August’s unsettled weather with gales and storms is proving to be very costly to many growers as they struggle to get crops harvested in an already challenging season.
Fears are growing that harvest 2020 will drag on for many more weeks with crops still to ripen and wet weather.
Agronomist David Vine highlights the situation in the West Midlands with many still to start, or 20% cut with lots of crops still being sprayed off.
Everything is having to be dried too, he adds.
Here in the West Midlands most farmers either not started or about 20% cut lots of crops still being sprayed off so don’t get too disheartened we have been in a terrible weather cycle since it all went wrong last September.
Yields are also shite and everything needs drying.
— David Vine (@davidvine16) August 25, 2020
Further south in Hampshire, David Miller sums up what is faced by many growers, with one field of Planet spring barley finally being cut after five attempts and with another 180ha still to cut.
Similarly, Roger Wilson who farms in north Wiltshire has much still to cut and wonders if they will be harvesting more in September than in the previous two months.
We’re 80 done and 240 to go, mustn’t forget the 80 spring wheat and 115 beans! I’ve a feeling that we’ll harvest more in September than the previous 2 months. Harvest 2020 continues.
— Roger Wilson (@loweroddfarm) August 24, 2020
Heavy oat losses
One crop that has suffered in the August gales is oats, with many reports of shedding and Buckinghamshire farmer Steven Lear questioning cutting oats for the straw rather than the grain.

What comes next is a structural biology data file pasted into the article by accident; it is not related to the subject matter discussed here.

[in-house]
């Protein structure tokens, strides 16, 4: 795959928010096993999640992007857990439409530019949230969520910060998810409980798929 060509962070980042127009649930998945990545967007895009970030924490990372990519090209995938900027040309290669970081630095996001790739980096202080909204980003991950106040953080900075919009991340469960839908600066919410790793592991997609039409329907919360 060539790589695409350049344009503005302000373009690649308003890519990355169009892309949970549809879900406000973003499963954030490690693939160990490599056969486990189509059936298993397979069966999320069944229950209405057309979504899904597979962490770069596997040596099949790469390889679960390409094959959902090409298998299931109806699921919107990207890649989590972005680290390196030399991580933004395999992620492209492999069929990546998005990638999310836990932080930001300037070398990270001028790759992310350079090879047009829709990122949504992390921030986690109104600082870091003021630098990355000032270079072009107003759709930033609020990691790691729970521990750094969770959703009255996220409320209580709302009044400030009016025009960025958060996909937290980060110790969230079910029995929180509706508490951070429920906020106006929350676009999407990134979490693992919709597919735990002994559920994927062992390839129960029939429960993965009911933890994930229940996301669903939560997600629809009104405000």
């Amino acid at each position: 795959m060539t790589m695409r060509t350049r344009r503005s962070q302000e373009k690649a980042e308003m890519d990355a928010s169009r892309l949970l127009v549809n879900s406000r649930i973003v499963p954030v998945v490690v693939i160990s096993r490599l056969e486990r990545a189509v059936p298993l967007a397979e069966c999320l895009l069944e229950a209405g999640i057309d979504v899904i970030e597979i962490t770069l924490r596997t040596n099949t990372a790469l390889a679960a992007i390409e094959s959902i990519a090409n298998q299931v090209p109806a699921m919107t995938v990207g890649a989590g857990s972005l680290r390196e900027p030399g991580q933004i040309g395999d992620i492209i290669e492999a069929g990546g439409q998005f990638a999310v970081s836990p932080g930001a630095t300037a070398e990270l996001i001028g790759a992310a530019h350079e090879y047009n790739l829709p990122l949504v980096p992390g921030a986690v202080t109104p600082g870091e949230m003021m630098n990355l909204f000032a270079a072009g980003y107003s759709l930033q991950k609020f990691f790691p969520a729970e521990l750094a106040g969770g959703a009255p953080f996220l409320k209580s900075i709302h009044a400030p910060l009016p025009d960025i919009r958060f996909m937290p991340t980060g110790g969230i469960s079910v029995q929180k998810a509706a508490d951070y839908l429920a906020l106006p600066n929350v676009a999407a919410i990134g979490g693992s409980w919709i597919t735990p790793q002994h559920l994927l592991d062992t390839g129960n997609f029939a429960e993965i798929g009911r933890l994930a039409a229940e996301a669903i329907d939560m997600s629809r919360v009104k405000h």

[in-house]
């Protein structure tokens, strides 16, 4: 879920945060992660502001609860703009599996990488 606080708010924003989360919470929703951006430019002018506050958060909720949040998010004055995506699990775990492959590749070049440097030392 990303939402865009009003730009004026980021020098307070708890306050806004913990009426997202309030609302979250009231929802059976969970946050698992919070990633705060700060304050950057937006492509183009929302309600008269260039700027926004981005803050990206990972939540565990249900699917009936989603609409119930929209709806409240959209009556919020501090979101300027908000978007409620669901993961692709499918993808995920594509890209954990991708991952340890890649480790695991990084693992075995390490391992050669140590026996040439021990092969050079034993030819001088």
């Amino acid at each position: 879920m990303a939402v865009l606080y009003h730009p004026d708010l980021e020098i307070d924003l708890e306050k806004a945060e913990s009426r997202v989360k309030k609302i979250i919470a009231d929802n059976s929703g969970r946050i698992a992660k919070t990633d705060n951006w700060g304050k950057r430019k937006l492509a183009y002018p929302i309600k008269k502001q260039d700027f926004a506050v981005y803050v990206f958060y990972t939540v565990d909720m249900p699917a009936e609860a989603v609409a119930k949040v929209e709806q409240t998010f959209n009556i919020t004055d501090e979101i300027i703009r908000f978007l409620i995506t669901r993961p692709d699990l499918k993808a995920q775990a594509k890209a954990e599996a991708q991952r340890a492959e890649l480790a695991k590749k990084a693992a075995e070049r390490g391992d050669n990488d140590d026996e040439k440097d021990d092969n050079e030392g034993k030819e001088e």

Looks like we will be cutting our oats for the straw rather than the grain this year. I'm glad we whole cropped as much as we did now. 2020 can do one. pic.twitter.com/rEDtRG3W4R
— Steven Lear (@farmerbiff) August 23, 2020
In south Lincolnshire, George Sly has seen heavy losses too.
Heartbreaking. However this field and every other will have new hedging on all south and west facing areas with new hedges and alder spaced at 2m. A 10 year project to take control of wind speeds for our nuts and fruit. The boundaries pay £2 back for every £1 in. #keepthechinup pic.twitter.com/0jDaYWfYZE
— George Sly (@hslyfarms) August 22, 2020
Even more heartbreaking is seeing it in your best field of oats, as experienced by organic grower Mark Lea in Shropshire.
Last night I saw some shocking tweets about oats lost to the gales. Today we went into our best oat field and found this – absolutely sickening! pic.twitter.com/PpBV4u6KGA
— Mark Lea (@GreenAcres_Farm) August 23, 2020
Oilseed rape establishment
The lack of harvest progress is having a knock-on effect for following crops, especially in Scotland where the window is much shorter.
David Fuller, at McGregor farms in the Scottish Borders, is drilling Aurelia oilseed rape and highlights the need for a settled spell to get ground cleared for OSR.
— DavidFuller (@DJFuller1969) August 24, 2020
The one positive is that the moisture has helped farmers to rapidly establish oilseed rape with the hope that will fight off the expected cabbage stem flea beetle attacks.
So far, there are no sign of beetles in Adam Driver’s crop in Suffolk.
Spraying volunteers out of OSR. No sign of beetles so far pic.twitter.com/qfxvAhi63q
— Adam Driver (@driverfarms1) August 24, 2020